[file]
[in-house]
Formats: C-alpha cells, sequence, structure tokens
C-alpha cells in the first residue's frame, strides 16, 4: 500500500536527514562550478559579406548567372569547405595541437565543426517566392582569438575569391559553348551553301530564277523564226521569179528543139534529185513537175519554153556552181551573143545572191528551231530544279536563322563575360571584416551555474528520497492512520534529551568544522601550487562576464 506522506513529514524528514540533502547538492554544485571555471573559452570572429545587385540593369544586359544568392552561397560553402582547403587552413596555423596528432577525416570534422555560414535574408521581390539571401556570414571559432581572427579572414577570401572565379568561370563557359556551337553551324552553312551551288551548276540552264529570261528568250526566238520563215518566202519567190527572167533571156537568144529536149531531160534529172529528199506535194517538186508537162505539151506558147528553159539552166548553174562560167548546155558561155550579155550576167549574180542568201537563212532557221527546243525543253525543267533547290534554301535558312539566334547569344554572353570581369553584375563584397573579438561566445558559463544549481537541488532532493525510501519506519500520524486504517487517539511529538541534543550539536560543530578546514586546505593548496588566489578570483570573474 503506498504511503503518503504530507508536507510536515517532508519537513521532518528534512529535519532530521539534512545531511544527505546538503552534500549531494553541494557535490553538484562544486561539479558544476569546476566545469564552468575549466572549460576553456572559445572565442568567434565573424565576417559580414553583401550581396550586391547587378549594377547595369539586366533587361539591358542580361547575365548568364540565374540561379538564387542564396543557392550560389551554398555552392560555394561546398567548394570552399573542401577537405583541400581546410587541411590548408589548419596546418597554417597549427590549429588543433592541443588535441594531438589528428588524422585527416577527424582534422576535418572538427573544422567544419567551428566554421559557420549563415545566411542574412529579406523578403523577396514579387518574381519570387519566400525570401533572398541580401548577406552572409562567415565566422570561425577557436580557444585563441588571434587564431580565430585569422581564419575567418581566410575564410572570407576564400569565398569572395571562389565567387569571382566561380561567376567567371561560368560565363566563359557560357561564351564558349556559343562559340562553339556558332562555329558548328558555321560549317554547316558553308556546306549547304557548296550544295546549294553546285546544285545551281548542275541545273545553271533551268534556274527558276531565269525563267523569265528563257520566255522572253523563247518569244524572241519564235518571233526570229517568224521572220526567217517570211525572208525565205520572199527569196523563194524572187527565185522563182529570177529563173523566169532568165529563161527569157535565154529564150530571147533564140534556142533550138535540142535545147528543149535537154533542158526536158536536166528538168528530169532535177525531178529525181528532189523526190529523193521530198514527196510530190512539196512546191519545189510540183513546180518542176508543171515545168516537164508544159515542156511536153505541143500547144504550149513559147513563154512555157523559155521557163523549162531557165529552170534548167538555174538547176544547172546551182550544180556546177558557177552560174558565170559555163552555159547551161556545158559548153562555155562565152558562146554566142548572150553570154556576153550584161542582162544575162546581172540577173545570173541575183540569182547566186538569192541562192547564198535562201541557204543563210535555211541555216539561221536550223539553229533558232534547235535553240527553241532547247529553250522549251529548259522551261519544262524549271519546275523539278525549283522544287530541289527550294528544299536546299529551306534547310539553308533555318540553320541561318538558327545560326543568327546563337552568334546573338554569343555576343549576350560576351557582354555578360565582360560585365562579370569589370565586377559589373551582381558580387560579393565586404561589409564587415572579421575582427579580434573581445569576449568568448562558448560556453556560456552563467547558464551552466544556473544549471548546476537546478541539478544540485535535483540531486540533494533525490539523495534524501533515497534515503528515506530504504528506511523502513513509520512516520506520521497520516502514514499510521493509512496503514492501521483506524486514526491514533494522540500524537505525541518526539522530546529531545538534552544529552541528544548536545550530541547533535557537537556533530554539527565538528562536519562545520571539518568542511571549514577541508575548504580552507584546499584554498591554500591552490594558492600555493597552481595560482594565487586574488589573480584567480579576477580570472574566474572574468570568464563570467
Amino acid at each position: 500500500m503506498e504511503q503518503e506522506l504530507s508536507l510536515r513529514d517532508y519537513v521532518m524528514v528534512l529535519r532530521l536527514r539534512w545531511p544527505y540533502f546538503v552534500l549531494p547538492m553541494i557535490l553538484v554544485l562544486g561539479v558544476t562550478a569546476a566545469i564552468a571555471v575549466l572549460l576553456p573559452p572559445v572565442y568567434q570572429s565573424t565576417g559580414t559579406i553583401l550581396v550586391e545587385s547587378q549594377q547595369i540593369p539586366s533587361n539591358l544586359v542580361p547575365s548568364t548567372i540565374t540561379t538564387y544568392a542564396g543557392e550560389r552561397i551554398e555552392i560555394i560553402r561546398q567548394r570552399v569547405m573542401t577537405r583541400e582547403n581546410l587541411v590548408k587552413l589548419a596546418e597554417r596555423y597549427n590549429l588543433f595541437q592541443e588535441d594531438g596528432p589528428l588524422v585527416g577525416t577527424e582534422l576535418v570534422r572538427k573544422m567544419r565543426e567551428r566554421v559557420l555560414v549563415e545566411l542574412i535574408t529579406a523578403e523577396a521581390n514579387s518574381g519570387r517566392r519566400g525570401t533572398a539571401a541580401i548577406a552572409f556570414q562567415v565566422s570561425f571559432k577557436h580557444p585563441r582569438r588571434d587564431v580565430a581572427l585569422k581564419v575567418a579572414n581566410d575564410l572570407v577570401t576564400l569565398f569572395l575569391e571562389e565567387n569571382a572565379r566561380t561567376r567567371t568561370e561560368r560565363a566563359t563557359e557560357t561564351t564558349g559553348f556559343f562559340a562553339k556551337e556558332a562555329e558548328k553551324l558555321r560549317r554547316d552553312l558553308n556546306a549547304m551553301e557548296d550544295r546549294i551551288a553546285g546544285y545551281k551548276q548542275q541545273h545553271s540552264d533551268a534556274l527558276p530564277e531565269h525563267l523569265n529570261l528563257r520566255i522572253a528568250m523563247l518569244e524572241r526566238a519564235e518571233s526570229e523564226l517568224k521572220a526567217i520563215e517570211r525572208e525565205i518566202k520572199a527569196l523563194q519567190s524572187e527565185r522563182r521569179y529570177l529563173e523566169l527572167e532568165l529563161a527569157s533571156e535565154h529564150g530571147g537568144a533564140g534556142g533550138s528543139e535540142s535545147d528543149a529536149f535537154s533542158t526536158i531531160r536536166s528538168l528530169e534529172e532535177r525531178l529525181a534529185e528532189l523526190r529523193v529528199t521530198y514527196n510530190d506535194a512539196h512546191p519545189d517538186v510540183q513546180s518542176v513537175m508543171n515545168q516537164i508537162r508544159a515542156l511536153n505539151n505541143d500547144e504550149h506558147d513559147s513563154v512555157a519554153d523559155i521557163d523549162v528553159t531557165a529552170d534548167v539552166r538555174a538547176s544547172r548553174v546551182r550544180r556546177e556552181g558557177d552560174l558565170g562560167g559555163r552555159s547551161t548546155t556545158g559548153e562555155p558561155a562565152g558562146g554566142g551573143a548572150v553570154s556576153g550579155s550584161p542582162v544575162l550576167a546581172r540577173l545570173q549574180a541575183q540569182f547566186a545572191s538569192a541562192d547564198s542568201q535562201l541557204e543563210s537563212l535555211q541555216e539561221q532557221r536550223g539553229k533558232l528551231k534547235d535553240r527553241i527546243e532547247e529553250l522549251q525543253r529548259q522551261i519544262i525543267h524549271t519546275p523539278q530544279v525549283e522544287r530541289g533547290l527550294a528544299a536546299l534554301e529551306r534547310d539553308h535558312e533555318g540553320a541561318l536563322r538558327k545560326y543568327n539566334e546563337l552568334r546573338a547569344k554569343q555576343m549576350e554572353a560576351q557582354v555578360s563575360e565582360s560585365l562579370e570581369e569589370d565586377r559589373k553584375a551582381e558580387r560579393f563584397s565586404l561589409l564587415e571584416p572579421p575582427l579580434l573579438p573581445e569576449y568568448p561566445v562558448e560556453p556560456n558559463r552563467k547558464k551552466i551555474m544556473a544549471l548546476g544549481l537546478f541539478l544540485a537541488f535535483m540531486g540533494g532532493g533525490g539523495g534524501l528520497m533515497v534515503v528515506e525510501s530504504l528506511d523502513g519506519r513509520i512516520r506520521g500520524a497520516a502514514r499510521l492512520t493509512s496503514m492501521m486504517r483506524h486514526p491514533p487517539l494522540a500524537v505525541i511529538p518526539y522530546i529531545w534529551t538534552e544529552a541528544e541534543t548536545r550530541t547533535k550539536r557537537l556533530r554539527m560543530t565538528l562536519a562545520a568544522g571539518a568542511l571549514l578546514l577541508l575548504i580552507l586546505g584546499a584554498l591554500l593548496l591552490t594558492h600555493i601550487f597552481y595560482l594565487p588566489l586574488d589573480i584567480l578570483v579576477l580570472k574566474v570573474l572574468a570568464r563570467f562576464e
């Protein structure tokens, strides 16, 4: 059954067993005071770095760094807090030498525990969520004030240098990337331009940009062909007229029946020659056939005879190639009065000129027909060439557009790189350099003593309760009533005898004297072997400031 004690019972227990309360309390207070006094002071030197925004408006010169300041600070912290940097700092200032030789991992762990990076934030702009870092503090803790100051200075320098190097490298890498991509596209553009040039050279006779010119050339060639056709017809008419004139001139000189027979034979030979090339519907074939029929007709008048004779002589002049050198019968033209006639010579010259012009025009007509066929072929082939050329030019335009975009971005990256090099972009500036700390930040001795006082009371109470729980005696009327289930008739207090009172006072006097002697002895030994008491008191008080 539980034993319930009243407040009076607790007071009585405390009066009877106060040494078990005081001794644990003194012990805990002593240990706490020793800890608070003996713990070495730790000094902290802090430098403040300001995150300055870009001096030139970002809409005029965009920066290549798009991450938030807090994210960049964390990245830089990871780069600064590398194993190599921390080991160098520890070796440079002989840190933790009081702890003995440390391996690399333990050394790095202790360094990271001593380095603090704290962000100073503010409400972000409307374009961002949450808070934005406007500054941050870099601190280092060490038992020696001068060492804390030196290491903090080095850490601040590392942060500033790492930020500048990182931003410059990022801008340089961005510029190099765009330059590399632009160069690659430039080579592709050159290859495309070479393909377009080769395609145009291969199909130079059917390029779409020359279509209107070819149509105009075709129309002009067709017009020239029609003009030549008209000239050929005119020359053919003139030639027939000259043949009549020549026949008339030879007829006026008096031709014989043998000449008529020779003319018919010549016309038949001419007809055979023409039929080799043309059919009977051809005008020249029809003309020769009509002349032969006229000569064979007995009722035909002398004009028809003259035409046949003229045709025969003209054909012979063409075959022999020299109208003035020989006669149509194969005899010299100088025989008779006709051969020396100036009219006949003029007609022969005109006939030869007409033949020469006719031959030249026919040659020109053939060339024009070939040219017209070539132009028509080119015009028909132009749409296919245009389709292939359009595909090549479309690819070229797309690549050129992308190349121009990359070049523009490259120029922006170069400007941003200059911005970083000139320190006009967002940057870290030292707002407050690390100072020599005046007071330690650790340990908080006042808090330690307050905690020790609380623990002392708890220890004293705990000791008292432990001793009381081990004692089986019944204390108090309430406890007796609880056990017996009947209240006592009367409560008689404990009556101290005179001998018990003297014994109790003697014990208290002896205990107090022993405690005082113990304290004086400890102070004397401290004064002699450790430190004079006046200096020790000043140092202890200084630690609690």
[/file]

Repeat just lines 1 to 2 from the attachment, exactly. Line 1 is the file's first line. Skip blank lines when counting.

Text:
[in-house]
Formats: C-alpha cells, sequence, structure tokens